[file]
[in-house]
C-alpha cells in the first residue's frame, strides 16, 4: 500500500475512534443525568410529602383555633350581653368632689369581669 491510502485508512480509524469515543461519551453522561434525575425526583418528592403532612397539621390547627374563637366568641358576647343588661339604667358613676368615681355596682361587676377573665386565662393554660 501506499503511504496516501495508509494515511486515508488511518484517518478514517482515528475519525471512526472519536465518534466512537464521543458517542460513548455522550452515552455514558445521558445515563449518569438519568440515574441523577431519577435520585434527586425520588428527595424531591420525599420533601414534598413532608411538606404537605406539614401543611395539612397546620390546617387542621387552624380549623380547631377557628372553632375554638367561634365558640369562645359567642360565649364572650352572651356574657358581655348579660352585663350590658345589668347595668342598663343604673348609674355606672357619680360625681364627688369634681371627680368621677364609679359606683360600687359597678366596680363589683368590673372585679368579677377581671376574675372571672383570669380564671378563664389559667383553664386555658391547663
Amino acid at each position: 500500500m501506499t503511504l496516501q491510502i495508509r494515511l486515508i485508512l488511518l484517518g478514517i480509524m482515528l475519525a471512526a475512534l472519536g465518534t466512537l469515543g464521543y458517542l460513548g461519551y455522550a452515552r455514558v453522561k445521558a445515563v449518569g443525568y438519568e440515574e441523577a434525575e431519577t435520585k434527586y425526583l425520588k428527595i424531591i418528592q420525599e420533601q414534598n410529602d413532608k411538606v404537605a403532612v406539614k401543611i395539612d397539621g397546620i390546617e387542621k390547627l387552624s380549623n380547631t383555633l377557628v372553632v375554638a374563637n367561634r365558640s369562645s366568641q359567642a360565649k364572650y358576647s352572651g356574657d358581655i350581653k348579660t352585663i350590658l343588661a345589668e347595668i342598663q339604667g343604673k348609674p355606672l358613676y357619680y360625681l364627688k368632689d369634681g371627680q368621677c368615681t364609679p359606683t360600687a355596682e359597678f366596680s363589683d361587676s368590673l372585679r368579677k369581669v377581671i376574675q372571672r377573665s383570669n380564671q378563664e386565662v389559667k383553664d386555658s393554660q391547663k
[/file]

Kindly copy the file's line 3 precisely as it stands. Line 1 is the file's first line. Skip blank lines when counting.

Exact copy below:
Amino acid at each position: 500500500m501506499t503511504l496516501q491510502i495508509r494515511l486515508i485508512l488511518l484517518g478514517i480509524m482515528l475519525a471512526a475512534l472519536g465518534t466512537l469515543g464521543y458517542l460513548g461519551y455522550a452515552r455514558v453522561k445521558a445515563v449518569g443525568y438519568e440515574e441523577a434525575e431519577t435520585k434527586y425526583l425520588k428527595i424531591i418528592q420525599e420533601q414534598n410529602d413532608k411538606v404537605a403532612v406539614k401543611i395539612d397539621g397546620i390546617e387542621k390547627l387552624s380549623n380547631t383555633l377557628v372553632v375554638a374563637n367561634r365558640s369562645s366568641q359567642a360565649k364572650y358576647s352572651g356574657d358581655i350581653k348579660t352585663i350590658l343588661a345589668e347595668i342598663q339604667g343604673k348609674p355606672l358613676y357619680y360625681l364627688k368632689d369634681g371627680q368621677c368615681t364609679p359606683t360600687a355596682e359597678f366596680s363589683d361587676s368590673l372585679r368579677k369581669v377581671i376574675q372571672r377573665s383570669n380564671q378563664e386565662v389559667k383553664d386555658s393554660q391547663k